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Death

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  • aslan_10463
    Dear Venerable Monks: Why should I not fear death? I arrived at this question from another more longstanding question of mine (which I also humbly as your
    Message 1 of 4 , Jun 3, 2002
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      Dear Venerable Monks:

      Why should I not fear death?

      I arrived at this question from another more longstanding question of mine (which I also humbly as your assitance with). There seems to be a division
      amoung Buddhist schools that confuses me. Some schools of Buddhism
      mention future lives (which suggest that there is an ego or an
      identity that continues after death) and others seem to say no. Do
      we to some degree, survive death and take another life form? Thank
      you very much for your time and attention. I am not writing this
      question frivolously.

      Best wishes,

      Mark Lewis
    • Khammai Dhammasami
      There is unity among Buddhist schools, past and present, on rebirth. Every school accepts it. The emphasis on living at present moment is, however, not to be
      Message 2 of 4 , Jun 4, 2002
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        There is unity among Buddhist schools, past and present, on rebirth. Every
        school accepts it. The emphasis on living at present moment is, however, not to be confused with a belief in future lives.

        Buddhism does not teach that one should not fear death. Instead it teaches
        that real happiness is achieved when fear of death has been defeated. In other
        words, Buddhism focuses on tackling fear of death. This fear, Buddhism says, can be defeated before we die.

        Nothing wrong to have fear of death. Before the third stage of arhathood,
        everyone has this fear, some stronger than others. Yet, what the Buddha was imply saying to us was that we had the opportunity and indeed capability to overcome fear of death, if we choose to. And life without fear of death would be wonderful. The way to overcome fear of death is called the Dhamma.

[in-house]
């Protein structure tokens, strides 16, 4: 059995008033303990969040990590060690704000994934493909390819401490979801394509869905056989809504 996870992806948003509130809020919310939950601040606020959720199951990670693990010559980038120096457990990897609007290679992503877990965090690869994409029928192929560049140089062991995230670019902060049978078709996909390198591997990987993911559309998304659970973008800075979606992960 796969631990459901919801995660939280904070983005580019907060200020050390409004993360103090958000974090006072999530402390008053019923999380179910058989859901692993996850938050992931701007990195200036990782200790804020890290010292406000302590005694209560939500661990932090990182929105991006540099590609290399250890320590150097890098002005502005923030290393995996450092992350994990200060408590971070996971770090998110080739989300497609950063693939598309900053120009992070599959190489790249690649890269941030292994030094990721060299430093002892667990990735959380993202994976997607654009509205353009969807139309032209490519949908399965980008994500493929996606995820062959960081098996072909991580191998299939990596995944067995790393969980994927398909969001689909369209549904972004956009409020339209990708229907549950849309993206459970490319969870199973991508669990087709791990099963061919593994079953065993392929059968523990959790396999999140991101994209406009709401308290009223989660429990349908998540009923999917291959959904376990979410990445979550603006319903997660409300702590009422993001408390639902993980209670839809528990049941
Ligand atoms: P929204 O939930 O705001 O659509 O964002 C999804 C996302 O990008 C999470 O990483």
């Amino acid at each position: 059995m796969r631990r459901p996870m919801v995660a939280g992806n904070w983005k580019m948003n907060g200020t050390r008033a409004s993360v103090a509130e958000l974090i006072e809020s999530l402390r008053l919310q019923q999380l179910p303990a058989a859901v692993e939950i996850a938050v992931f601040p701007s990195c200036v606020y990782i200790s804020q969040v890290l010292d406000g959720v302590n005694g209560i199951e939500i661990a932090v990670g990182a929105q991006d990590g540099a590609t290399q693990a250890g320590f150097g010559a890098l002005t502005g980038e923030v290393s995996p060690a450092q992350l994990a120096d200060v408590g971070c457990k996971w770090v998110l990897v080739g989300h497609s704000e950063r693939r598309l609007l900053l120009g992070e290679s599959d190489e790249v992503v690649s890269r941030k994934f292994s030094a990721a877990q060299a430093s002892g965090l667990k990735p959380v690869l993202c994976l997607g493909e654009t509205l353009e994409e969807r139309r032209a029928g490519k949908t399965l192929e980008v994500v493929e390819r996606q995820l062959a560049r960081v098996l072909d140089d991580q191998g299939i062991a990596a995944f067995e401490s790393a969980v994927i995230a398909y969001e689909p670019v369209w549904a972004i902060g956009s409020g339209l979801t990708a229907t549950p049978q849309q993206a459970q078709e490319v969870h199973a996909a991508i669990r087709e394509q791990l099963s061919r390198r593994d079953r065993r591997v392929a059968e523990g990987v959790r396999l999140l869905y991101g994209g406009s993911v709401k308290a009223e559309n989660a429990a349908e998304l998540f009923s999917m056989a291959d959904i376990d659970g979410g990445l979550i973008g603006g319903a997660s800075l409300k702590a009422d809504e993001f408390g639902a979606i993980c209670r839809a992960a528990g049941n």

On the question of ego, I would suggest that you try to understand how ego
        is at work here and now before trying to grasp how it "continues". As to
        the question of identity, all Buddhist schools agree that there is NO permanent
        entity. Buddhism does not, however, reject a process in which individual-hood
        is formed. There is identity, but not a permanent entity. As it is not
        permanent, it is not appropriate to compare that with the belief in soul or
        ego as in other religions.

        With Metta,

        Ven.Dhammasami





        In message <adgo0t+hg17@...> SanghaOnline@yahoogroups.com writes:
        > Dear Venerable Monks:
        >
        > Why should I not fear death?
        >
        > I arrived at this question from another more longstanding question of mine (which I also humbly as your assitance with). There seems to be a division
        > amoung Buddhist schools that confuses me. Some schools of Buddhism
        > mention future lives (which suggest that there is an ego or an
        > identity that continues after death) and others seem to say no. Do
        > we to some degree, survive death and take another life form? Thank
        > you very much for your time and attention. I am not writing this
        > question frivolously.
        >
        > Best wishes,
        >
        > Mark Lewis
        >
        >
        >
        >
        > To unsubscribe from this group, send an email to:
        > SanghaOnline-unsubscribe@yahoogroups.com
        >
        >
        >